Toxic mold is a serious health hazard that can be found in many households and other buildings. It has been linked to a wide range of autoimmune conditions like rheumatoid arthritis,13 meaning it needs to be eliminated from any building where people live or work. Unfortunately, complete removal of toxic mold can be difficult or even impossible in some cases, leaving relocation as the only viable option.  

I have helped thousands of people remove toxic heavy metals from their bodies. It is only after these heavy metals are removed do we begin to see a change in their health and witness many idiopathic diseases, including autoimmune conditions like rheumatoid arthritis, simply disappear.

heavy metals cause Rheumatoid Arthritis

Rheumatoid Arthritis Causes – Leg #2 Of The Stool – Gut Health

The second leg of the stool is gut health. Our microbiome is made up of countless microorganisms that live in our digestive tract, helping to regulate digestion, metabolism, and immunity. An imbalance in this system can lead to a variety of diseases and health complications such as allergies, asthma, autoimmune disorders, inflammatory bowel disease (IBD), and rheumatoid arthritis.14 15 16

In a 2013 study published in eLife, 75% of people with untreated RA had the bacterium Prevotella copri present within their intestinal microbiome, while only 21% of healthy people had this bacteria. An increase in Prevotella copri corresponded with a decrease in beneficial bacteria populations of Bacteroides. It was discovered that there are specific genes from Prevotella that correlate directly with developing rheumatoid arthritis.17

The easiest and most effective way to restructure your microbiome is through lifestyle changes. Following a consistent exercise routine and eating a healthier diet that focuses on a high fat intake, low carbohydrate intake, and moderate protein intake like my Cellular Healing Diet, along with intermittent fasting and extended water fasting all improve gut health.18 19 20

Rheumatoid Arthritis Causes - microbiome dysfunction

Rheumatoid Arthritis Causes – Leg #3 Of The Stool – DNA Methylation

DNA methylation is the third leg of the stool and plays an important role in controlling gene expression. Regulation on the epigenetic level results in changes to how genes are expressed. Disruptions to this process can lead to increased inflammation, decreased immune system function, and a greater risk of developing autoimmune diseases like rheumatoid arthritis.

When the body is loaded down with toxins like heavy metals, it uses up its store of methyl groups to deal with the consequences of that stressor. When this happens, there are not enough methyl groups left to support the epigenetic expression of our best genetic phenotypes. This inability to methylate certain genes allows for the expression of inflammatory conditions like RA.21 22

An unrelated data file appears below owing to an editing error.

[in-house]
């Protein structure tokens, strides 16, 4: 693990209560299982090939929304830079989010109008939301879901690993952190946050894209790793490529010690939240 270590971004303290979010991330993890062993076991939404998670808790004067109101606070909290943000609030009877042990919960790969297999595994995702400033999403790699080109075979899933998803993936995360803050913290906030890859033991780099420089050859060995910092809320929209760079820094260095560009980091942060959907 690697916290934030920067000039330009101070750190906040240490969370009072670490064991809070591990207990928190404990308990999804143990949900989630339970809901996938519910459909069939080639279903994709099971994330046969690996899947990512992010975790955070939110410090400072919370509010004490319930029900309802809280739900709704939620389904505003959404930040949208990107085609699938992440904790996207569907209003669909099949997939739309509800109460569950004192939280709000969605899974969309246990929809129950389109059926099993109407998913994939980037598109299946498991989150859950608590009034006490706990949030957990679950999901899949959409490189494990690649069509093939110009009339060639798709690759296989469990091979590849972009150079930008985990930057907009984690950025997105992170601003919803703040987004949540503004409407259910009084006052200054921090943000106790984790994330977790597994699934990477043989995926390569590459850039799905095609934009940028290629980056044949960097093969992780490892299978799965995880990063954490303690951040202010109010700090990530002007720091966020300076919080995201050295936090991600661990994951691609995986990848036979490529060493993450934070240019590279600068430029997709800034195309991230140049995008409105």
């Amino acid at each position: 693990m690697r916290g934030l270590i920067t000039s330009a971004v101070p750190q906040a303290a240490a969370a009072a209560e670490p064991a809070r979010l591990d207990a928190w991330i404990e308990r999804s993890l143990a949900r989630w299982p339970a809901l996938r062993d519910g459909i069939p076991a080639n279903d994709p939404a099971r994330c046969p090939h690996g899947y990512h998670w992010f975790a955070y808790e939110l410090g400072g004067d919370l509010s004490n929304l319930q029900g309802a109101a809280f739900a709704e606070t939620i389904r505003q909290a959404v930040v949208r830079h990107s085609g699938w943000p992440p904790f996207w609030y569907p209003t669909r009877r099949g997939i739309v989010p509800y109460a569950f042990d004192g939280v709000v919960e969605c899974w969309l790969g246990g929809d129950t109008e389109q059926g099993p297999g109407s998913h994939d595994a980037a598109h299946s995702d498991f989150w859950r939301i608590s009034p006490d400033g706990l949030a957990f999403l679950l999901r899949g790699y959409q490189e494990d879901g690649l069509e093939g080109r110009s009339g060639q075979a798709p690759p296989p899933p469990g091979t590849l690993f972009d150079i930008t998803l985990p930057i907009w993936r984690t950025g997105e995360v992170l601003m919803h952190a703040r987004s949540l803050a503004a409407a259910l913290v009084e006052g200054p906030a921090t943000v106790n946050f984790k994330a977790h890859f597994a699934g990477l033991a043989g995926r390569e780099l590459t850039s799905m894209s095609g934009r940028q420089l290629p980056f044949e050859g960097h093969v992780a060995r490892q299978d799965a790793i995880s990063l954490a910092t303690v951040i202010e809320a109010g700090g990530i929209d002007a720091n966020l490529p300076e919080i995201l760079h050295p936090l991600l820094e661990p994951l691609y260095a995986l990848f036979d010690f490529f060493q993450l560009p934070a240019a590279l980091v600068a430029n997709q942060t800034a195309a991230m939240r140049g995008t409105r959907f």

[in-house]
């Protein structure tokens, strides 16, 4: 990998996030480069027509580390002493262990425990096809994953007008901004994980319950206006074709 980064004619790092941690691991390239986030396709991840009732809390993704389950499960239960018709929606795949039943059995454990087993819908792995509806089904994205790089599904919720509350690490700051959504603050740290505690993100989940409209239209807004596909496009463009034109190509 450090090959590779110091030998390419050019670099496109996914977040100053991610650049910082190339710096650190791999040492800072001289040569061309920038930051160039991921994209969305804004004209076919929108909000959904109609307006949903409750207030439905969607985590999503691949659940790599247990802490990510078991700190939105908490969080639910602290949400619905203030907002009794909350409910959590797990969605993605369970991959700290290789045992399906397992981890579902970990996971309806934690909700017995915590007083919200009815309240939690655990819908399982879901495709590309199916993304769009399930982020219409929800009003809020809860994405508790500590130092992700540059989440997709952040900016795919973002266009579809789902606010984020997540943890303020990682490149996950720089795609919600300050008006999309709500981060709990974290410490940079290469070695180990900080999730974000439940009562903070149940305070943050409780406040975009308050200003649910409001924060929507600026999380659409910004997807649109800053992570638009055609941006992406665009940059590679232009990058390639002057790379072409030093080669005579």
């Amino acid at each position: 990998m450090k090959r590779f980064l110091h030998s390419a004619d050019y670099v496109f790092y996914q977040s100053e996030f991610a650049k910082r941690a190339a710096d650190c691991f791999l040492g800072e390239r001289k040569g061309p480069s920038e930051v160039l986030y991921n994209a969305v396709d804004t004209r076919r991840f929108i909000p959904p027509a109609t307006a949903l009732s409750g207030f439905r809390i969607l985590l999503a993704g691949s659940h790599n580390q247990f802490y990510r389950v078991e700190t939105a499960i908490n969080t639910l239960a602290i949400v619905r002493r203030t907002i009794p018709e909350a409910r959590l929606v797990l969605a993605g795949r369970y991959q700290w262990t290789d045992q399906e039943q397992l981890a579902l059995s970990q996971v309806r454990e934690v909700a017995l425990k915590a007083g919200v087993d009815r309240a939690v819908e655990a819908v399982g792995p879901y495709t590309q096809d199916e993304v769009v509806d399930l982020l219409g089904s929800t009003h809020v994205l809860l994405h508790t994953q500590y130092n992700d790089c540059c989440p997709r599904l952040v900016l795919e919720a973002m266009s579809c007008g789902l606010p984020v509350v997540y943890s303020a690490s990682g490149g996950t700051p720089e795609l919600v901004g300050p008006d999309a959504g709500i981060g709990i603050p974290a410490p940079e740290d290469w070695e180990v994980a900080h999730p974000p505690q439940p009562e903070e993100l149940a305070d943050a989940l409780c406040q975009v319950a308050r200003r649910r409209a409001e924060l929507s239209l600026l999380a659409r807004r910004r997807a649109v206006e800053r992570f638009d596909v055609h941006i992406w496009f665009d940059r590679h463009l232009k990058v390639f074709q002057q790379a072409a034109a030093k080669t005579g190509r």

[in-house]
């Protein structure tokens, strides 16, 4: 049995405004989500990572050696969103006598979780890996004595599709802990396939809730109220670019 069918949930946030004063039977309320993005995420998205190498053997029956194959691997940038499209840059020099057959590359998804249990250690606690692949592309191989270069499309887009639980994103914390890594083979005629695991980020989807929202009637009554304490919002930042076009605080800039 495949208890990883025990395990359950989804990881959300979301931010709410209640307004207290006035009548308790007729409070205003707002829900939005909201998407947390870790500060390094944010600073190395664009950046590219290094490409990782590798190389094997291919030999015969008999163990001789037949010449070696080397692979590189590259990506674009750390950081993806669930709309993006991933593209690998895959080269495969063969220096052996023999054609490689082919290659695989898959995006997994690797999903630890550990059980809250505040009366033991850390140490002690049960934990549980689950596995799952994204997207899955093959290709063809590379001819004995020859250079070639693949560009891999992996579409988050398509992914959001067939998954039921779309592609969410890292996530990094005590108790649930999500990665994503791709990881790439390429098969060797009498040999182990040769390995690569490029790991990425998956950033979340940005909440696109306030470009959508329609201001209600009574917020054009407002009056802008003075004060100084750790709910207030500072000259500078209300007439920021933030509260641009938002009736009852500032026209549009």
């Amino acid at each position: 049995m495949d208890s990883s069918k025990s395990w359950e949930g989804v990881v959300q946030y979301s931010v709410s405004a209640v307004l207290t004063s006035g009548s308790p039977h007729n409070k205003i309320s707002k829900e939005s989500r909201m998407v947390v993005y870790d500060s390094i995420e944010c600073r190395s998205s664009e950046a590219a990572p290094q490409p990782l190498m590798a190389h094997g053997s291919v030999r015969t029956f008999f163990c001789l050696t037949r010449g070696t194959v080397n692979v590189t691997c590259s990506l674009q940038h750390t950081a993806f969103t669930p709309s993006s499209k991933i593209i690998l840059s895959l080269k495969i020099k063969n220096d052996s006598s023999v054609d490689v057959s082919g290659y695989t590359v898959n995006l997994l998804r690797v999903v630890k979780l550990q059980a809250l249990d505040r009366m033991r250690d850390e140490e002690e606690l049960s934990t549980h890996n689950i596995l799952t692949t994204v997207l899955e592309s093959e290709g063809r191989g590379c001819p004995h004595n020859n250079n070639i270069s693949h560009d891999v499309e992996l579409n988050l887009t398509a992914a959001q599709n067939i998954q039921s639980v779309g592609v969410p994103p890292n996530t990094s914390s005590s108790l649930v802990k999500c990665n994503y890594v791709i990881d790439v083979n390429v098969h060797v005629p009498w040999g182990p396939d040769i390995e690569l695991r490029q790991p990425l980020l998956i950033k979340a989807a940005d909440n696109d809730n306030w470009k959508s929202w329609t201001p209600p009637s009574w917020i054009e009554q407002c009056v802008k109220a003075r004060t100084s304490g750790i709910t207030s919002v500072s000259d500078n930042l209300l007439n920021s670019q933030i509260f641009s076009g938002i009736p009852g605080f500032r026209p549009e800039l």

Additionally, many autoimmune conditions can be passed down genetically from one generation to another and can often remain active unless the body is provided enough methyl groups to turn them off, thereby, reestablishing optimal epigenetic expression.23

RA Genetic Factors – PARP9 Gene And FLS

Specifically, there are 1,046 different DNA methylation positions that are associated with the development of rheumatoid arthritis. The most significant gene, PARP9, is directly related to rheumatoid arthritis pathology when not properly methylated. An active PARP9 gene is responsible for the activation of inflammatory factor IL-2.24

The presence of fibroblast-like synoviocytes (FLS) is associated with the development and progression of rheumatoid arthritis. Research indicates that ideal DNA methylation turns off the gene that corresponds with FLS.25

PARP9 gene

The first key to improving DNA methylation is to remove toxic agents that require the body to use up methyl groups on factors like toxic heavy metals. The second key to improving DNA methylation is to supplement with methyl donor groups to give the body access to more methyl groups to work with. 

If your body has sufficient methyl groups to handle all of its detoxifying responsibilities along with methylating DNA for ideal phenotypes, you will be able to present the best version of yourself, one without autoimmune diseases like rheumatoid arthritis.

DNA methylation and Rheumatoid Arthritis

Lifestyle Changes Have An Impact On Rheumatoid Arthritis

In addition to addressing the three main reasons behind rheumatoid arthritis and other autoimmune conditions listed above, certain lifestyle improvements will also improve prognosis. Lifestyle improvements like consuming a healthy diet, reducing alcohol consumption, and quitting smoking all reduce the risk associated with the development and progression of rheumatoid arthritis.26